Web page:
The ninth annual Paddle Georgia canoe and kayak trip will take 350 paddlersdownthe lower Flint River from Warwick to Bainbridge this week.
This year all of the money raised by the trip will benefit the Flint Riverkeeper.
This isn’t the first time the trip has traveled on the Flint. Participants Phil and SheliahCooper remember their first voyage four years ago with Paddle Georgia didn’t involve much kayaking due to drought conditions.
This year, though, water levels are high, and the Coopers said they are eager to explore the river inside their kayaks.
“Kayaking is very good for you,” Phil Cooper said. “It’s very healthful. There’s a sense of adventure which I really relate to; the people you get to meet are both new friends and old friends.”
The Coopers are a retired couple in their 70s living in Cumming who “naturally fell into” kayaking when they moved here 13 years ago.
“All our friends think we’re crazy,” Phil Cooper said.
Sheliah Cooper added: “I think it’s the pitching the tents that gets them the most.”
Paddle Georgia invites any paddler with a kayak or canoe to sign up and spend a week paddling down river four to six hours a day, usually 10 to 22 miles. The participants pitch tents every night of the trip, usually on school property or campgrounds with showers and running water available. Meals are catered along the way.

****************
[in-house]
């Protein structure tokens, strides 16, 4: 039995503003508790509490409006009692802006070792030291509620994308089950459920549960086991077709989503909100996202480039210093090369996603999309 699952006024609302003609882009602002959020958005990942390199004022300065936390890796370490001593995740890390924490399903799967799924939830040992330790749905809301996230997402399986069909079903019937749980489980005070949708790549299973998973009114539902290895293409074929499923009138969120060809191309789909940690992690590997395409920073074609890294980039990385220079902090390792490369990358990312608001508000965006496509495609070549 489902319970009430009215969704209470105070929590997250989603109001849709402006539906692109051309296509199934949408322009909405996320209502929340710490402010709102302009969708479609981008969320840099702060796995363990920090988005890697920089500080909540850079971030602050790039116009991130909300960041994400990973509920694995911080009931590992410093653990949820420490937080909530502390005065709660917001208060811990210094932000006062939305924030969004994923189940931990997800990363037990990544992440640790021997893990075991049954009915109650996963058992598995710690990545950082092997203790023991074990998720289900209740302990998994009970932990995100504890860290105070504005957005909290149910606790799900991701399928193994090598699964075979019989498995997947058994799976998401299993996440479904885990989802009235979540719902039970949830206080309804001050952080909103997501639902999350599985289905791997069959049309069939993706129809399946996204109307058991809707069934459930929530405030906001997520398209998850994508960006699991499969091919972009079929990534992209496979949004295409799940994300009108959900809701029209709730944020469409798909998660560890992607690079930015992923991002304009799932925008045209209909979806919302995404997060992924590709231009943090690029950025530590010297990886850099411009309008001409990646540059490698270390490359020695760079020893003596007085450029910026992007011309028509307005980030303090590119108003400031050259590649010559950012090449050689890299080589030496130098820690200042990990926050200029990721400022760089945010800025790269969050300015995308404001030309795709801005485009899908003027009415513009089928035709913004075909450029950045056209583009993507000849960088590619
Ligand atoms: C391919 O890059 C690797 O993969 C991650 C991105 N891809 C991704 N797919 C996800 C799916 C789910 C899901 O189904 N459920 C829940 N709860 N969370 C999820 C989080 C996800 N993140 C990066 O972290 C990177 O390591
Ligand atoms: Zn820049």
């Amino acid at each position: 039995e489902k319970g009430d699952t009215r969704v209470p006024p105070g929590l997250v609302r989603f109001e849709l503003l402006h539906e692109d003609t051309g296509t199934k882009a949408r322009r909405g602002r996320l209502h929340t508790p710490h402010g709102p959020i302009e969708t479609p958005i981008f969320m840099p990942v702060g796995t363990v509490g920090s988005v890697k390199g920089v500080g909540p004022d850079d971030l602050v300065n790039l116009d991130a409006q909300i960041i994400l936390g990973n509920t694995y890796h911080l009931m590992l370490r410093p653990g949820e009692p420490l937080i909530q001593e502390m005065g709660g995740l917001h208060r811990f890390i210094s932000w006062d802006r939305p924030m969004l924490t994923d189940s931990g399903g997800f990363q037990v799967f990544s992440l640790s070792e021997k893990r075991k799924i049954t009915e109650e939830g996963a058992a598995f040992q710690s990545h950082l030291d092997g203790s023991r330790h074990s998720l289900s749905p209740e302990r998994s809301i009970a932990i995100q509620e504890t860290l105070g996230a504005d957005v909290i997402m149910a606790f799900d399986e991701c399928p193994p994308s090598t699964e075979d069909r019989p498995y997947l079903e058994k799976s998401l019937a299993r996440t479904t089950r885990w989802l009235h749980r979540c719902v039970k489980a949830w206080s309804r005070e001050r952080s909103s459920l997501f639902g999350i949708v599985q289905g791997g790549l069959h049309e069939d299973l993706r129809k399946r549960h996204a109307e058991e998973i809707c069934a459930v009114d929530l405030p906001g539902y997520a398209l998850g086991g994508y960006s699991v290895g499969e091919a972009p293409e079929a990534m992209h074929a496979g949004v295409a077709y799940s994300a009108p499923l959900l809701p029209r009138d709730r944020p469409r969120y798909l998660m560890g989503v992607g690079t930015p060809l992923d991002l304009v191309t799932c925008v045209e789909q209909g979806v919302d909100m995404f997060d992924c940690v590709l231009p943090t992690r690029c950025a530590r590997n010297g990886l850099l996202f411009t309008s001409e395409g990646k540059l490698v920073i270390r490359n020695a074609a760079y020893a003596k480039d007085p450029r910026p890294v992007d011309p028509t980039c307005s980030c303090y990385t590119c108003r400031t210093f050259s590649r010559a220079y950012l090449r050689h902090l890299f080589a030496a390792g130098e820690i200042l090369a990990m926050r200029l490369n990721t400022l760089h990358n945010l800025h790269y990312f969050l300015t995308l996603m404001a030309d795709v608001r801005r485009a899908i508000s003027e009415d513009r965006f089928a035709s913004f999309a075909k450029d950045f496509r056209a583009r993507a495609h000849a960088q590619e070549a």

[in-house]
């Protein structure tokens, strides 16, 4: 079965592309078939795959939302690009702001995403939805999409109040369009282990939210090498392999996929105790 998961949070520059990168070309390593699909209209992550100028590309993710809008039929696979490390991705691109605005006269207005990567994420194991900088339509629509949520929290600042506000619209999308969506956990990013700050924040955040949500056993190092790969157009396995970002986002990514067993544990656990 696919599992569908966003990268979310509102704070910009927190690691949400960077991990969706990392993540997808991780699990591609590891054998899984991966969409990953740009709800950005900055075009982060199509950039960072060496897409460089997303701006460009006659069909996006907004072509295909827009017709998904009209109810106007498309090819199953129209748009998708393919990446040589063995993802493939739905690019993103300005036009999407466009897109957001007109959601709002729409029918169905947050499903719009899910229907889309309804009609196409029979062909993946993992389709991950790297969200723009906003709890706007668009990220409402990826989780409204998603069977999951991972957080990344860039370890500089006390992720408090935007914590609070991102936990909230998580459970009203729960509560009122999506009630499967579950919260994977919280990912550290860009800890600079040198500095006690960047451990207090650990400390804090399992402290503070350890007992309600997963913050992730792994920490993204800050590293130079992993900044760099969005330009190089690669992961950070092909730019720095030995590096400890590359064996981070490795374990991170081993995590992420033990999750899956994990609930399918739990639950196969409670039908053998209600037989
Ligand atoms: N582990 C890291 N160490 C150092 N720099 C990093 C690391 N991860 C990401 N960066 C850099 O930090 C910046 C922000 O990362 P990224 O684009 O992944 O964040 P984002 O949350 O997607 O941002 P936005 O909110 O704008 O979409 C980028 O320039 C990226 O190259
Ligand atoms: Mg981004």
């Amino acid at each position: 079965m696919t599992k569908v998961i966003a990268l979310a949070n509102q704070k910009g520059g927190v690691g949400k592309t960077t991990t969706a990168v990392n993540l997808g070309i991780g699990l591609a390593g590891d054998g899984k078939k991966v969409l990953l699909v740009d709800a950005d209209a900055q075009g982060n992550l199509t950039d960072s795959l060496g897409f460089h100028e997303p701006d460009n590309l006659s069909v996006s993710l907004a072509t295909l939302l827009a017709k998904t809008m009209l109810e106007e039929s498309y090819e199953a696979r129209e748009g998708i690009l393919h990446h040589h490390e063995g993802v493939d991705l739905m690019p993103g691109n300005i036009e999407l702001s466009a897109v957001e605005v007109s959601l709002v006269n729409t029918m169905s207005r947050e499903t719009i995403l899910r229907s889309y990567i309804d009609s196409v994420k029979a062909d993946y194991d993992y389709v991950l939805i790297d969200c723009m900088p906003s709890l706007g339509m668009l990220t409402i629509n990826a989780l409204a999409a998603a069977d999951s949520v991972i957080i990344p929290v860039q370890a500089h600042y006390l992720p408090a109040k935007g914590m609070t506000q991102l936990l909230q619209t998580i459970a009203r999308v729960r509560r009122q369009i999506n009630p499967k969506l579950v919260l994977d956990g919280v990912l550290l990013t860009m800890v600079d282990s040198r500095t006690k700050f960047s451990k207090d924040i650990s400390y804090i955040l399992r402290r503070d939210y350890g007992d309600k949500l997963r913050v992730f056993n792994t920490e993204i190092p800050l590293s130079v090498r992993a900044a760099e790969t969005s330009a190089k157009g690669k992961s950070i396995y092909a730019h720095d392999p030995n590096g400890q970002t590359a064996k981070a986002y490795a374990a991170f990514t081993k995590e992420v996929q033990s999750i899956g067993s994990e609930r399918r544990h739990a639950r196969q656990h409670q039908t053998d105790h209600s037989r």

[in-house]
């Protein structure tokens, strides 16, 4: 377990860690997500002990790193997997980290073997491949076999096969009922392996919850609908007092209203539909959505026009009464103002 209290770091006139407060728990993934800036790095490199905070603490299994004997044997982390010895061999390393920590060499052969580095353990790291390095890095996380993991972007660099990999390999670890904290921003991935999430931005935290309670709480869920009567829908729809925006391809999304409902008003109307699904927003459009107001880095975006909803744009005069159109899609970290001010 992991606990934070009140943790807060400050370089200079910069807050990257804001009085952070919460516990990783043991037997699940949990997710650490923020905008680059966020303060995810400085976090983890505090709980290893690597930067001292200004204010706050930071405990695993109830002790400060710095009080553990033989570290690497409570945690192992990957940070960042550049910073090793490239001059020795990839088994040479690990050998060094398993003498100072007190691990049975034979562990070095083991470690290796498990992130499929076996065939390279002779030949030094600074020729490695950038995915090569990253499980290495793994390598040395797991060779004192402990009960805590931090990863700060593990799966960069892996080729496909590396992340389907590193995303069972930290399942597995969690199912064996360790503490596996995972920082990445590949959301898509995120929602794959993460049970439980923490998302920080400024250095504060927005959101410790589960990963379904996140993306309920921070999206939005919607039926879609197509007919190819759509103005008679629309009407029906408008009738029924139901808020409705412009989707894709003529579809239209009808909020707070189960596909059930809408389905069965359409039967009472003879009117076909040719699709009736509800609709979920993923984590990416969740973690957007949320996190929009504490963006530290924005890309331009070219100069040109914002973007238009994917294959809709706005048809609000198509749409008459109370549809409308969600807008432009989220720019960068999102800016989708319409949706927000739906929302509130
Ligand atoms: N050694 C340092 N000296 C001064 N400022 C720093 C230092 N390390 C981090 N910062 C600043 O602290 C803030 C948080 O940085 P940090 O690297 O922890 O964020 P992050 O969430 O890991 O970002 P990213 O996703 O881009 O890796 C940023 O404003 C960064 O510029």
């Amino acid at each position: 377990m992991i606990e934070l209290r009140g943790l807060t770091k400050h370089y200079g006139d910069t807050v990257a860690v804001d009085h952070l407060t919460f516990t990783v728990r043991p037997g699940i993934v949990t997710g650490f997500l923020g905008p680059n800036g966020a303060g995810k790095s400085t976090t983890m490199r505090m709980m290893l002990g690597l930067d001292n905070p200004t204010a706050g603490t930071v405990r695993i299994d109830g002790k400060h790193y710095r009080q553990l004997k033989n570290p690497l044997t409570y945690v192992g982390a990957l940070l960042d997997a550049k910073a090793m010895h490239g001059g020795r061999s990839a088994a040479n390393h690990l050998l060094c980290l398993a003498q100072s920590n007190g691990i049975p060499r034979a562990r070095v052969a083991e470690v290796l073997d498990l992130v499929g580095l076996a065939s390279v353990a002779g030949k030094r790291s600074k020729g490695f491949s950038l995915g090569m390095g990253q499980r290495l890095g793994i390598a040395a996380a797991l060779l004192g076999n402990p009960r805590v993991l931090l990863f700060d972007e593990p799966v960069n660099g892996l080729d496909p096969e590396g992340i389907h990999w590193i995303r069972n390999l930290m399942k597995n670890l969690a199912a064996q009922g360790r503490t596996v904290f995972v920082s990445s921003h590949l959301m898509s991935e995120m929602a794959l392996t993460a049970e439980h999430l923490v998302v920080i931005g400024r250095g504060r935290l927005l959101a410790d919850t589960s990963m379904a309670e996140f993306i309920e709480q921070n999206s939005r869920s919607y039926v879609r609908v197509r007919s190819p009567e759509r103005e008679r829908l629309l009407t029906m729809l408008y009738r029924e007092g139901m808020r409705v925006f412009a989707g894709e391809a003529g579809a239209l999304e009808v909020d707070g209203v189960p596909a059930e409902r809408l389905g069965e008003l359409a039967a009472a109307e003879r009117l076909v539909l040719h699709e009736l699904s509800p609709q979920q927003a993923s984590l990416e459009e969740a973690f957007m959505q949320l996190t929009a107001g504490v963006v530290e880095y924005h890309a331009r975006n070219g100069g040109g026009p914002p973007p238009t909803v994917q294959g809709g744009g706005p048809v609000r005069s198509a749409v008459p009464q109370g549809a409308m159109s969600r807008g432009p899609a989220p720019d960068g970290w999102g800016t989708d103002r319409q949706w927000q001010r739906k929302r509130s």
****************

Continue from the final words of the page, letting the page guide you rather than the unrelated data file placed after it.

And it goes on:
The Coopers said the camping aspect of Paddle Georgia is what is insurmountable for many of their friends, but the simple lifestyle that camping engenders is the beauty of the trip for Bill and Leslie Avra.
The Avras, also residents of Cumming, have been on the trip eight times before. They said they enjoy being away from technology and taking a “primal” sort of trip.
“It’s a complete break from the everyday,” Leslie Avra said.
During the week, participants of all ages, from young children traveling with their parents to paddlers in college to retirees, mingle and form friendships that last far beyond that one week, Phil Cooper said.
“You paddle up alongside somebody, somebody you’ve never known before, and you wind up having a 30-minute conversation,” he said.
The Coopers have taken other paddling trips with friends they’ve made over the years on Paddle Georgia.
“It’s a great escape, it’s a great adventure. There are just absolutely wonderful people you’re around while you’re doing it,” Phil Cooper said.
During the days spent paddling, participants learn about the ecology of the river, including environmental issues and common species. They help biologists conduct research, and have picked up trash along rivers in the past.
“I’ve just learned a whole lot more about Georgia than I ever knew before,” said Bill Avra, a Georgia native.
Both the Coopers and the Avras said they keep coming back because it offers many rewards, and they have seen it grow in popularity over the years.
“It’s like summer camp for grown-ups,” Bill said.
As for securing spots for the paddling trip next year, Phil Cooper said he advises signing up as soon as registration opens for the next trip.
“He who hesitates won’t go,” he said.